The former Astor estate in where the Chelsea Clinton wedding took place, is just one of the fabulous millionaire mansions in the Hudson Valley around Rhinebeck, which was founded in 1686 by Dutch settlers.
Mansions and smaller estates built or owned by familes named Vanderbilt, Roosevelt, the artists who founded the Hudson River School of painting, and signers of the Declaration of Independence are nearby and open for touring.
So you didn’t get an invitation to this wedding of the year, maybe even the wedding of the decade.
There are plenty of wonderful historic and romantic spots to visit around Rhinebeck, also with picture postcard views overlooking the Hudson River.
What to See and Do Around Rhinebeck
FDR’s forbears moved to the Hyde Park area in the early 1800s, and he was born here and grew up in this house.
FDR did his famous World War II ‘Fireside Chats’ from his study here. The late president and his wife, Eleanor Roosevelt, are buried in the Rose Garden. There are lovely walkways and paths to enjoy, along with the 40,000 book library and family artifacts.
Nearby is Val-Kill Cottage, the only National Historic site dedicated to a First Lady. Eleanor Roosevelt spent her last years here, when she was “First Lady of the World”, and where she hosted celebrities and politicians, including future president John F. Kennedy.
In the days before air conditioning, wealthy New Yorkers escaped to the Hudson Valley in summer for cooler temperatures. That’s what Frederick and Louise Vanderbilt did, rather than building in Newport, Rhode Island, where his Vanderbilt relatives went.
This 54-room Beaux Arts beauty, dating from 1895, features Mrs. Vanderbilt’s gilt and gold bedroom that will make you think of Marie Antoinette’s boudoir in Versailles. Yes, it is that opulent. Over the top, actually.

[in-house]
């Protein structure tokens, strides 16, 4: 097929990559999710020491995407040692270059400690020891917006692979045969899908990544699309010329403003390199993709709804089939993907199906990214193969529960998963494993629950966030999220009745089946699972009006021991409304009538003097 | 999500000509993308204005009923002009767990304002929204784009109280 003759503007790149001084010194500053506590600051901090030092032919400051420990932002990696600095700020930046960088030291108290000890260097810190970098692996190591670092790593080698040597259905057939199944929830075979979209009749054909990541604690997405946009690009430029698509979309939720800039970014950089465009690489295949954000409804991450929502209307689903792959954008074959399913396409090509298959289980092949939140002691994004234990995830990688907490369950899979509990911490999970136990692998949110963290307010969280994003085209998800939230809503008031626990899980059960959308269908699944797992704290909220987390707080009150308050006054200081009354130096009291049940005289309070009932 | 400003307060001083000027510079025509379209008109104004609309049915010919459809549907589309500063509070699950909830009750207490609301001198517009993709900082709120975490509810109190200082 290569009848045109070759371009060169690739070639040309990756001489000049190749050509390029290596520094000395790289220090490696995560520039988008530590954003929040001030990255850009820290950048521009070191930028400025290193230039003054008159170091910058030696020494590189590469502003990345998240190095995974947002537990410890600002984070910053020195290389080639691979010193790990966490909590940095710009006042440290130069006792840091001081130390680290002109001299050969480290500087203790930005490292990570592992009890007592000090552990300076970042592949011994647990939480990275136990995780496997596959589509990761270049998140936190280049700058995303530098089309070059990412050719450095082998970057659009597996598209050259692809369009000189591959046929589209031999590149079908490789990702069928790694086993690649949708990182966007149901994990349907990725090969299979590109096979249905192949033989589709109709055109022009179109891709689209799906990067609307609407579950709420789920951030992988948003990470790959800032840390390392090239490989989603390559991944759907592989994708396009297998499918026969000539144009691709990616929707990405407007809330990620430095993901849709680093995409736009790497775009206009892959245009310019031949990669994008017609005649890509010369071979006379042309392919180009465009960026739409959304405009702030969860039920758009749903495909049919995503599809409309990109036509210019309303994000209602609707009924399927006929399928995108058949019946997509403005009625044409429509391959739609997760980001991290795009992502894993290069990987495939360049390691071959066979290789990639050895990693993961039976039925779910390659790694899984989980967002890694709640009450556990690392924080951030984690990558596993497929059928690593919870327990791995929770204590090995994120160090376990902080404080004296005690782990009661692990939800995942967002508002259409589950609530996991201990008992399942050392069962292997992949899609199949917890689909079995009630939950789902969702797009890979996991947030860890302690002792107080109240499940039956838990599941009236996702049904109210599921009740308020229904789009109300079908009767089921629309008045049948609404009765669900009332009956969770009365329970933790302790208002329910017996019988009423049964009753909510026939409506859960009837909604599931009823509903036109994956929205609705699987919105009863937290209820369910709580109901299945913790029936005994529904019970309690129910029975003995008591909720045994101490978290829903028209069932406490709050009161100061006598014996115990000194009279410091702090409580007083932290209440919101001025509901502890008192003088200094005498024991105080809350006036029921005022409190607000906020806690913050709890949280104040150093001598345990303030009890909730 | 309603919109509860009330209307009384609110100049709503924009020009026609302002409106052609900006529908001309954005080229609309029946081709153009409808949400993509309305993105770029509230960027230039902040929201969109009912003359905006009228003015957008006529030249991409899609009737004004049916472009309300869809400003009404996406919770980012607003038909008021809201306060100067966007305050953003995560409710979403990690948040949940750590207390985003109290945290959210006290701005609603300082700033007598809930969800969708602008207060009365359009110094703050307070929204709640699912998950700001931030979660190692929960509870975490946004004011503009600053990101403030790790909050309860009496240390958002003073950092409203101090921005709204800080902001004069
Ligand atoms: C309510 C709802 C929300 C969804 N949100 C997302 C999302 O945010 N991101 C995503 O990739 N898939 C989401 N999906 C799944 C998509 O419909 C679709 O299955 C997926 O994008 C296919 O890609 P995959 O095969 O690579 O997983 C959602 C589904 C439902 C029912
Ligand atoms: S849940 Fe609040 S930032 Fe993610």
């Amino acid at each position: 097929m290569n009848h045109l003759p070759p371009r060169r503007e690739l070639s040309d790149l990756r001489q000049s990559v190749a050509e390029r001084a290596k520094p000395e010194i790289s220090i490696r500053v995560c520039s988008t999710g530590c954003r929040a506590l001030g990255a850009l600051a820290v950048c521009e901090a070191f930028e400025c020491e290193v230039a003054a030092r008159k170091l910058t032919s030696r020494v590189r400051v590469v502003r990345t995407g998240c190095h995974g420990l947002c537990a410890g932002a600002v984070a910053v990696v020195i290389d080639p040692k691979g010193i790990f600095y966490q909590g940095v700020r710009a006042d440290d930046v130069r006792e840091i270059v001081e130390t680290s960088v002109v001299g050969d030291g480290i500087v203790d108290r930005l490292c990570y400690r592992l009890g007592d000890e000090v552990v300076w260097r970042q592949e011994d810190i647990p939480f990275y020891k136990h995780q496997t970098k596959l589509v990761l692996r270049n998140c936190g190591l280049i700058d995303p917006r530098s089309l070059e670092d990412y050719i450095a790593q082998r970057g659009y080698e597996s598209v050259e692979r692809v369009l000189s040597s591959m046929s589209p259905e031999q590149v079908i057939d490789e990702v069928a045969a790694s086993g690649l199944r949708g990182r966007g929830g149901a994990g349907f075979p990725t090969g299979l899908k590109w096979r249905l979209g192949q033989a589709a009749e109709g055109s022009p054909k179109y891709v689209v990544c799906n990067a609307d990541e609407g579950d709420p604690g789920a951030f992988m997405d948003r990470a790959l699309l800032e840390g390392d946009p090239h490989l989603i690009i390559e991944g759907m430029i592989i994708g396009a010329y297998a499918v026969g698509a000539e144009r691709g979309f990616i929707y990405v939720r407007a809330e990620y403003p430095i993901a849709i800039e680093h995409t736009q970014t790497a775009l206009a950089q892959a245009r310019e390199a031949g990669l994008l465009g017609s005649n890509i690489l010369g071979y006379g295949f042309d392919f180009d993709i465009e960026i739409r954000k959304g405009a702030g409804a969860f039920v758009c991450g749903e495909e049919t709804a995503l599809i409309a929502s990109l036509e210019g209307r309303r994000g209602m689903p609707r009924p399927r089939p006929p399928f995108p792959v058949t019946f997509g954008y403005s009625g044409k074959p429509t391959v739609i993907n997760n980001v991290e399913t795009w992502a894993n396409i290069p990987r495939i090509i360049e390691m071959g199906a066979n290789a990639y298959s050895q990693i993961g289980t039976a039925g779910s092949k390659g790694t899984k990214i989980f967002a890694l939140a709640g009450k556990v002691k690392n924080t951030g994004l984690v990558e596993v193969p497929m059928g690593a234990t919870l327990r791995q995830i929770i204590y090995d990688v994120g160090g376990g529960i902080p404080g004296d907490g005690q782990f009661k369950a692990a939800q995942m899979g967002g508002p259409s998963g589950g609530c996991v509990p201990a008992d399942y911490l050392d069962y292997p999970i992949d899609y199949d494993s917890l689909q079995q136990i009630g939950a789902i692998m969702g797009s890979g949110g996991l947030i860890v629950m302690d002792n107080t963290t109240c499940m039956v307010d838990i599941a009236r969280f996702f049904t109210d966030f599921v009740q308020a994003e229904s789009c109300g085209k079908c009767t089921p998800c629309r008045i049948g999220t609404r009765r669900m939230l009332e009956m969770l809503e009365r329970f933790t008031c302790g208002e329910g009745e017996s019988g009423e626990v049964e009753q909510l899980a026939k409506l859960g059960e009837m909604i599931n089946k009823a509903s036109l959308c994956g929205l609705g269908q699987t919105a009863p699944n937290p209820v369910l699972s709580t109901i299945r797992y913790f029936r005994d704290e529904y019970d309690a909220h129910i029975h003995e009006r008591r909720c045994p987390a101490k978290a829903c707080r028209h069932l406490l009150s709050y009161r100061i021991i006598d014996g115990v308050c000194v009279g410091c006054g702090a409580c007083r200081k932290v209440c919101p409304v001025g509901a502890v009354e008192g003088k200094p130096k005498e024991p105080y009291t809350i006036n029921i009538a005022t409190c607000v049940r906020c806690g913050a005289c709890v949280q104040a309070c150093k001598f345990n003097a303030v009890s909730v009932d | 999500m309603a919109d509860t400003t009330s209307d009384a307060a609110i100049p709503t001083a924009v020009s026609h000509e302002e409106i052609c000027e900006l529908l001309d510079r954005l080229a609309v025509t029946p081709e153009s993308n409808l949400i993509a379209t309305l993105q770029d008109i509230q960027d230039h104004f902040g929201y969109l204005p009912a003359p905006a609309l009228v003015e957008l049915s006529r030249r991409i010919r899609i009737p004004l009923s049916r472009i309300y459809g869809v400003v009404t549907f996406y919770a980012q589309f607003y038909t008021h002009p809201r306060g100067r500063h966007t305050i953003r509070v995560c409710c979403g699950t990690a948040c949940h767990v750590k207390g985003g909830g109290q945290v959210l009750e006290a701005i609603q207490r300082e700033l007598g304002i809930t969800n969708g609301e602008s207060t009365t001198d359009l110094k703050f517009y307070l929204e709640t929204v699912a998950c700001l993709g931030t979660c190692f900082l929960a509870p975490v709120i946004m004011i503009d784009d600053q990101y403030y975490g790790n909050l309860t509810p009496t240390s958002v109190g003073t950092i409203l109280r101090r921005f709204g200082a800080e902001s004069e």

The Vanderbilt mansion is immediately next door to the FDR site, and if you plan well, you can visit both in one afternoon. Both are National Park Service sites.
The FDR and Vanderbilt sites are a few miles south of Rhinebeck.
This estate is often overlooked by visitors to the Hudson Valley, and that’s a shame. Clermont was home to seven generations of the Livingston family, who were important founders of the United States. Livingstons helped draft, write and sign the Declaration of Independence.
Robert Livingston was Thomas Jefferson’s minister to France, and negotiated the Louisiana Purchase. He also helped a young inventor named Robert Fulton develop his steamship, which became the first working steamship on the Hudson River. If you remember your sixth grade history, that ship was known as the Clermont.
The house is filled with mementoes and historic documents. I found one framed letter written to Livingston by Napoleon.
Clermont is in Germantown, and sits on 500 acres overlooking the Hudson River.
Frederic Church was the most famous artist of his time, which was the mid 1800s.
Construction of this Moorish-Persian home took 20 years, and Church made sure every inch was decorated as beautifully as one of his paintings. There is a two-story dining room filled with 17-century paintings, and lush fabrics are everywhere.
Tours are limited to 12 people at a time — no children allowed — so get there early in the day before the tickets are sold out. Once you have a ticket, you can wander the lush grounds, which have beautiful views of the Hudson River all the way south to West Point. Those are the same views that inspired Church to paint lush, romantic landscapes.
Clermont and Olana are must-see historic sites a few miles north of Rhinebeck.
And right in Rhinebeck itself is the Wilderstein Mansion, where cousins of the Roosevelts lived.
Yes, the Chelsea Clinton wedding to longtime beau Mark Mexvinsky made history. But, so did many others who have visited and lived in the Hudson Valley.
Photo of Chelsea Clinton wedding courtesy CBS News.
(c) posted by Evelyn Kanter, author of “Great Destinations: The Hudson Valley” and “Eating the Hudson Valley: Food Lover’s Guide to Local Dininig, Wineries & More”, both books published by WWNorton/CountrymanPress